large income upon her. The whole country was shocked at her indiscretion a
few years after with the coachman of Mr. Wetmore. It was a terrible calamity
for a high-spirited man like Mr. Wetmore. He bore the trial like a hero.
Instead of making a town talk, he quietly flung over it the veil of charity
and silence. No one ever hear what become of his wife or his coachman.
Mr. Wetmore was a fortunate man in all his financial operations. In
the China war of 1841 and 1842, when the Chinese refused to do business with
English houses, the American houses did all the trade, and Wetmore & Co. got
the lion's share.
His property is very large. He has in this vicinity property valued at
over a million of dollars. At Massillon, Ohio, he has 10,000 acres of the
finest farm lands. In Tennessee he named a town after himself (Wetmore,) and
there he owns 70,000 acres.
His firm in Canton and Shanghai, is still kept up as Wetmore, Cryder &
Co. The partners are W.S. Wetmore (same name as his own, but a nephew,) and
Mr. Wetmore Cryder, also a nephew and son of John Cryder, who is yet living,
though retired from business, and managing the estate of his late
brother-in-law. The house of Wetmore, Cryder & Co. is still in existence in
this city, at No. 77 William street.
Mr. Carrington who first sent Mr. Wetmore to sea in one of his ships,
died some years ago. He has a son yet living in Providence, R.I.
The sending of young W.S. Wetmore to South America, as supercargo of
one of his ships, by Mr. Carrington, was the stepping stone to his getting
into the house of Alsop & Co., and this accident led to the formation in
1824, of the great house of Alsop, Wetmore & Cryder in that city. That Alsop
was named Richard. He was great grandson of Jno. Alsop, a freeman in this
city, who died in 1761. He left two sons, John and Richard. They were
brought up as merchants in the city, and did a heavy business in the cloth
and dry good line. John also engaged in politics, and represented New York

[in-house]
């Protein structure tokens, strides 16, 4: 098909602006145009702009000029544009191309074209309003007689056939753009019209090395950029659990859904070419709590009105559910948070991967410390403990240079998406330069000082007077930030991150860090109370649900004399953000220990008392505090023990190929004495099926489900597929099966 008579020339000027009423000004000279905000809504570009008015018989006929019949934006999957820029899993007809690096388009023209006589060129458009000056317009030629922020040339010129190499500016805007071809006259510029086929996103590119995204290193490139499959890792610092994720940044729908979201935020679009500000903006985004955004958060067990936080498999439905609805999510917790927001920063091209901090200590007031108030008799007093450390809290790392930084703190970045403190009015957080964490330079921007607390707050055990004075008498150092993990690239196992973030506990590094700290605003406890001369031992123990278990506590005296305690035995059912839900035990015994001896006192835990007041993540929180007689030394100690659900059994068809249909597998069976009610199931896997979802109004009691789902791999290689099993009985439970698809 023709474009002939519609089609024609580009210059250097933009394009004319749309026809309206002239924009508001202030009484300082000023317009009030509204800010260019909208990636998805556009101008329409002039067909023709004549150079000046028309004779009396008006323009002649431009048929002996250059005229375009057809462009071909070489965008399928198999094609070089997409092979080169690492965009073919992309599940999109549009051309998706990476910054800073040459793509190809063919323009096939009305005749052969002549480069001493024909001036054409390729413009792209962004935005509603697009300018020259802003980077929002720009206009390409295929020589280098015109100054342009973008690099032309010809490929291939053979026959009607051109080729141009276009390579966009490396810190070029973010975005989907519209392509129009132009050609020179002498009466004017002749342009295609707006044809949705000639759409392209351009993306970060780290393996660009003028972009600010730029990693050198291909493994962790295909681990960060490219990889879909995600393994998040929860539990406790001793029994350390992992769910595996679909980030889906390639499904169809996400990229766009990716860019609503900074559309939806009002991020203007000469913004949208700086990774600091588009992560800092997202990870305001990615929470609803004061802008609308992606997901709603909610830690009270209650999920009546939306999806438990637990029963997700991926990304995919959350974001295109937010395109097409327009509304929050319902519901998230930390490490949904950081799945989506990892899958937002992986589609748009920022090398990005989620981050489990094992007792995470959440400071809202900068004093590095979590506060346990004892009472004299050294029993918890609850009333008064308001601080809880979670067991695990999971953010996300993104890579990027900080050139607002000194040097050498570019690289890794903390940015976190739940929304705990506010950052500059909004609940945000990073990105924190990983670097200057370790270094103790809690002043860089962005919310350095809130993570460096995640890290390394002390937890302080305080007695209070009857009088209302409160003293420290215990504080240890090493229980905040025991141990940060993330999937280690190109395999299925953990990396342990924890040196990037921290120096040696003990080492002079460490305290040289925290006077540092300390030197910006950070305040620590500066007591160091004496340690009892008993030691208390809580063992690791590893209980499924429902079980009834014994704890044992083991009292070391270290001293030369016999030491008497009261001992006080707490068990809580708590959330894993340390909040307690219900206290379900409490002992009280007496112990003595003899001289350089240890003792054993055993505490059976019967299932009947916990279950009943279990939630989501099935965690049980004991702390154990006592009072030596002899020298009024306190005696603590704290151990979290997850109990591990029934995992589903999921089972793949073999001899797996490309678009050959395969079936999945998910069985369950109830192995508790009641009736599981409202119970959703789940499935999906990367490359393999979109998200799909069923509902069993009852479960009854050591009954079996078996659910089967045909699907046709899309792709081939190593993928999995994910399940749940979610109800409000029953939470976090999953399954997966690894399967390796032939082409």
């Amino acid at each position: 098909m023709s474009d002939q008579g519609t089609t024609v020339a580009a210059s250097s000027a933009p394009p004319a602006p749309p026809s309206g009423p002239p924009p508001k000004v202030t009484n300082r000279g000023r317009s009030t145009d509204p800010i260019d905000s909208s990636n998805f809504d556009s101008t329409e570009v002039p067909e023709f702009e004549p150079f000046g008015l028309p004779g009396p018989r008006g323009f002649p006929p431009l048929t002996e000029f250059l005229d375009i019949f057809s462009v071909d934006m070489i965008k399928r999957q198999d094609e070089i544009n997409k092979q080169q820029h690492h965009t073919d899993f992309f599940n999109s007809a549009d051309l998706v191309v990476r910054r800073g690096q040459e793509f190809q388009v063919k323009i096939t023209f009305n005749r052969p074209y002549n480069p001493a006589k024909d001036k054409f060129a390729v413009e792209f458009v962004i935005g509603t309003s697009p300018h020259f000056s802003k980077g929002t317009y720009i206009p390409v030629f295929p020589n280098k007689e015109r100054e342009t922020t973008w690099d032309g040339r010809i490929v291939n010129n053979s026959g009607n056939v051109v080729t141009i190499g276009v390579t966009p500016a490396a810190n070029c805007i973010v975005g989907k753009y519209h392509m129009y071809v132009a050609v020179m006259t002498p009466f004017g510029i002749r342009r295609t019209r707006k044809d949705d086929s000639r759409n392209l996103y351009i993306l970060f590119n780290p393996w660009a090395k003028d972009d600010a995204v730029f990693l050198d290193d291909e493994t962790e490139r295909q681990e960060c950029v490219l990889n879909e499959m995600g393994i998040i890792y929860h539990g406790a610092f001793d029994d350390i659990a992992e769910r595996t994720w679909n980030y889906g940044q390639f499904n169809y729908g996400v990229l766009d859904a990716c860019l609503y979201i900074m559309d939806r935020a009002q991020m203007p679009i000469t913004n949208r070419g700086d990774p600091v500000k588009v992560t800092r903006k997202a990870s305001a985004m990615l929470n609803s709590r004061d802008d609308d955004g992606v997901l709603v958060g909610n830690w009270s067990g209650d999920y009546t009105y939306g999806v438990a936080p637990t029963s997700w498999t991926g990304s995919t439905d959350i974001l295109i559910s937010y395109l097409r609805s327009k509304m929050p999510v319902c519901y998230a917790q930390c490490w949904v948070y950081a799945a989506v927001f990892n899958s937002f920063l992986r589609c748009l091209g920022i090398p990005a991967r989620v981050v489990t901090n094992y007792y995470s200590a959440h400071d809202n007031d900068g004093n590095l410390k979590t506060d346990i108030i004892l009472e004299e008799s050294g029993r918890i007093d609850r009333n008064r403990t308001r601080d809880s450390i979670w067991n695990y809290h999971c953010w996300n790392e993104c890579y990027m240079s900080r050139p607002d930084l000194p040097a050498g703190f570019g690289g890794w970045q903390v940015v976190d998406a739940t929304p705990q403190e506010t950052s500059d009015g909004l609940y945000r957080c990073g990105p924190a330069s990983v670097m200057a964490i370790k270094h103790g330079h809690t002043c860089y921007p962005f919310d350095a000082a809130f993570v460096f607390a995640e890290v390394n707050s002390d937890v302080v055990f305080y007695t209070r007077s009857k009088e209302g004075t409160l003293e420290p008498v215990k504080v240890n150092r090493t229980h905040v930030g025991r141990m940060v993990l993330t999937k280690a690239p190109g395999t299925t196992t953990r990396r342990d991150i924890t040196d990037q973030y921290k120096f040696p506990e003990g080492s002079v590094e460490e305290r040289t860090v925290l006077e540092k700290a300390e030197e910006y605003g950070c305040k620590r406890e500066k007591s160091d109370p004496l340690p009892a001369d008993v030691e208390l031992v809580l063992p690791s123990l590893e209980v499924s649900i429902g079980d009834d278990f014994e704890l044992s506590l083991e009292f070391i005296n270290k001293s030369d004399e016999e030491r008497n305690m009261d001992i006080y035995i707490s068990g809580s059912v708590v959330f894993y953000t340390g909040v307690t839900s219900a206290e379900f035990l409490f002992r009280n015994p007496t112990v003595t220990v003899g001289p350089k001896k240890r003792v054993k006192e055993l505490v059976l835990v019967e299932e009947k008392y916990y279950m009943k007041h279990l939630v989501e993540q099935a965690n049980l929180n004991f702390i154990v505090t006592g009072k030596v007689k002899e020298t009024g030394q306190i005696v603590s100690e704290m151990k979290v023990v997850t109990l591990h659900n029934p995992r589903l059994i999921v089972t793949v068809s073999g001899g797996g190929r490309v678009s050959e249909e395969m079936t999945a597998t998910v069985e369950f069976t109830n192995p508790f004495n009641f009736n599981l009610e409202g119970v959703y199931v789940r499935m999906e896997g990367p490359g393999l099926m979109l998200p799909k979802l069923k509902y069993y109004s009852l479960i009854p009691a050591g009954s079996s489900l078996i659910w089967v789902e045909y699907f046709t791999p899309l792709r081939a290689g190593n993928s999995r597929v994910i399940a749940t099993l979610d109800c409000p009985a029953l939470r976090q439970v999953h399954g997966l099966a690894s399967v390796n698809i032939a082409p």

city in the Colonial Legislature, and was a delegate to the first
Continental Congress, in 1774. He was a vestryman of Trinity church. He died
in 1794. He left one child, Mary, who married Rufus King, father of Gov.
John A. King, and president Charles King. The Ex-governor was named John
Alsop. The other brother and partner of John, the cloth merchant and
legislator, was named Richard. He served his time with the extensive
merchant, Philip Livingston. After he retired from business he removed to
Middletown, Conn. He had a son Richard who was born in 1761, and was bred up
a merchant, but devoted himself chiefly to literature, for which he had an
unusual fondness. He became very familiar not only with out literature but
with that of Europe. He loved poetry, and was himself a poet. He wrote a
book, the "National and Civil History of Chili," in two volumes 8vo. In 1800
he wrote a monody, in heroic verse, on the death of Washington. He died in
1815, leaving one son, who was the celebrated Richard Alsop, who founded the
house of Alsop & Co., in Valparaiso, Chili, and Lima, Peru. He was partner
of W.S. Wetmore. I may as well mention that this, the most celebrated of the
commercial Alsops, died in 1842, without issue. He had a relative named
Joseph W. Alsop, who died in 1844, and whose daughter Lucy married Henry
Chauncey, of the firm of Alsop & Chauncey, of this city, and a son named
Joseph W., of the same firm, at 42 South street.
Richard Alsop, when he died, left by will his one-third interest in
the house of Alsop & Co., to his relative, Joseph W. Alsop. This was a
fortune of itself, for it was notorious for many years, that Alsop & Co.,
every five years, made a profit of over a million of dollars.
The widow of Richard is still alive. These Alsops are a roving race.
They are scattered all over the world. Their arms are on a field sable,
three doves agate, wings expanded, and beak gules. Crest, a dove argent,
wings expanded, holding in his beak an ear of wheat.
There are Alsops in every grade of society. They trace back to Richard
Alsop, who was Lord Mayor of London in 1597. His descendant, Richard, was a
major in Cromwell's army, but having had a flare up with the Protector, was
obliged to fly for safety to New York.
I now return to Alsop, Wetmore & Cryder, of Valparaiso. The house did
all the English and American business of the old Chilian city. Their common
fame was world wide. Mr. John Cryder was born in the United States. He had
married a daughter of Mr. Samuel Wetmore, uncle of W.S. Wetmore, and of the
house of Wetmore, Hoppin & Co., in this city, for many years.
W. S. Wetmore principal clerk and business manager from the time of
his arrival was Fletcher Westray, who had been previously with the house of
Wetmore, Hoppin & Co., for some years.
The father of Mr. Westray was in business in New York for a long time.
He died in 1832. His widow is still living in this city. After W.S. Wetmore
retired from active business, Mr. Westray continued the East India trade on
his own account. He is now at the head of the house of Westray, Gibbes &
Hardcastle, largely engaged in the East India trade. His partners are
English, and were brought up to business in old-fashioned English
counting-rooms. Mr. Westray has a brother John J. in his establishment.